She applied the “Page 99 Test” to her new book, Criminal Intimacy: Prison and the Uneven History of Modern American Sexuality, and reported the following:
Astonishingly, page 99 of my book gets at the heart of some of my largest claims. The preceding pages discuss accounts of sex in prison and efforts to explain the phenomenon in which predominantly heterosexual prisoners engaged in same-sex sex. The first partial paragraph on page 99 concludes:Preview the Table of Contents of Criminal Intimacy, and learn more about the book at the University of Chicago Press website.
Together, these accounts worked to deexoticize and depathologize same-sex sex in prison, presenting it as inevitable, understandable, and fundamentally human.
Page 99 is in a chapter that explores the mid-20th-century U.S.; in it, I describe the interpretative strategies used by a variety of historical subjects – sociologists, physicians, psychologists, journalists, prison administrators, and prisoners themselves – to explain the phenomenon of sex between prisoners. That phenomenon elicited new interest and anxiety at this particular historical moment, when the concept of sexual identity was coming into prominence. One of the defining assumptions of the sexual regime that announced itself as “modern” was the belief that the object of sexual desire reflected an individual’s essence. Who one desired, and what one did sexually and with whom, came to define, importantly, who one was. But if sexual identity was so fundamental, how was sex between prisoners to be understood?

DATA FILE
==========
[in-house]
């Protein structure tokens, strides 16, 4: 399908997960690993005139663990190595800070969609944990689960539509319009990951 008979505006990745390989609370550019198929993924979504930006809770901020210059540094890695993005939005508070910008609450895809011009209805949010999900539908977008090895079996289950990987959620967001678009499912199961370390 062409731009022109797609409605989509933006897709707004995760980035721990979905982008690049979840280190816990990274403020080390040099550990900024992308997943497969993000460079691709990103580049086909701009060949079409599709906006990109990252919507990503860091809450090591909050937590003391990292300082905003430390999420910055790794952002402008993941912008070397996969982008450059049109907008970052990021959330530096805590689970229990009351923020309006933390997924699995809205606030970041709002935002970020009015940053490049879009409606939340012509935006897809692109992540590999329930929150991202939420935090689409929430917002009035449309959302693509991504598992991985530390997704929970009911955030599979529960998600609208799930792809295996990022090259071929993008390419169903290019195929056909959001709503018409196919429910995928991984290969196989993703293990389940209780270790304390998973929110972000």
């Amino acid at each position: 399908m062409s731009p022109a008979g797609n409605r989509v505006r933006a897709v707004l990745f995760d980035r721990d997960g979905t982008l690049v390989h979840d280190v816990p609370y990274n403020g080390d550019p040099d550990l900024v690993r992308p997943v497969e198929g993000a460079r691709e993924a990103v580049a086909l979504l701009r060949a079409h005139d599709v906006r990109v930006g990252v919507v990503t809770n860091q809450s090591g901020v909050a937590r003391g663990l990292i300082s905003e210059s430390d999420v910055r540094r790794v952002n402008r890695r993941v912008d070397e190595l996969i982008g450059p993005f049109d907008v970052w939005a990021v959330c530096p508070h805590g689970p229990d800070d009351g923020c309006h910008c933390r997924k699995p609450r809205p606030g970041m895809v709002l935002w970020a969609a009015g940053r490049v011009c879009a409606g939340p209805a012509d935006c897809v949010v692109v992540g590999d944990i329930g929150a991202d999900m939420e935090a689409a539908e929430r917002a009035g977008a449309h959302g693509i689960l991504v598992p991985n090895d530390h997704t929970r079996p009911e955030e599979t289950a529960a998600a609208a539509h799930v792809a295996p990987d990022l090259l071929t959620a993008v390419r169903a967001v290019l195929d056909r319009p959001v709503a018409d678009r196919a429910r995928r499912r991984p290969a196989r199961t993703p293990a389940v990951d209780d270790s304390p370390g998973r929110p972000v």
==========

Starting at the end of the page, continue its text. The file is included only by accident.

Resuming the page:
Page 99 of Criminal Intimacy goes on to discuss the explanation of prison sex “as a compensatory response to heterosexual deprivation,” as well as the understandable result of “the irreducible and irrepressible nature of the human (and especially male) sex drive.”
To many at mid-century, prison sex was simply the natural and inevitable expression of a normal sex drive, temporarily and understandably rerouted. In their defensive insistence on drives, nature, and biology over psychology, personality, or identity, these writers worked to sever the connection between perverse desire and individual identity. More ambitiously, they endeavored to unburden sexual object choice, at least as manifested behind bars, from the weighty significance it was coming to assume.
That final passage gestures to my largest purpose in the book, which is to look to one of the most marginalized of American spaces -- the prison -- and its most stigmatized practice -- same-sex sex -- to illuminate questions about the cultural and ideological center and the making of the normal. Because as observers came to acknowledge, implicitly and sometimes explicitly, the essence of the problem of prison sex was less the practice of homosexuality among prisoners than its implications for the nature of heterosexuality. Indeed, much of what was at stake in the anxiety over homosexuality in prison concerned its potential to reveal heterosexual identity as fragile, unstable, and, itself, situational.
What the reader won’t get from a scan of page 99 is a sense of the historical sweep of the book. It charts the fascinations and anxieties that the phenomenon of sex in prison inspired over the course of a couple centuries -- the different kinds of trouble that prison sex made for people in different historical moments -- from the early 19th century through the late 20th, in order to illuminate the uneven process of the making of sexual modernity.
Regina Kunzel's other publications include Fallen Women, Problem Girls: Unmarried Mothers and the Professionalization of Social Work, 1890–1945. Learn more about her work at her faculty webpage.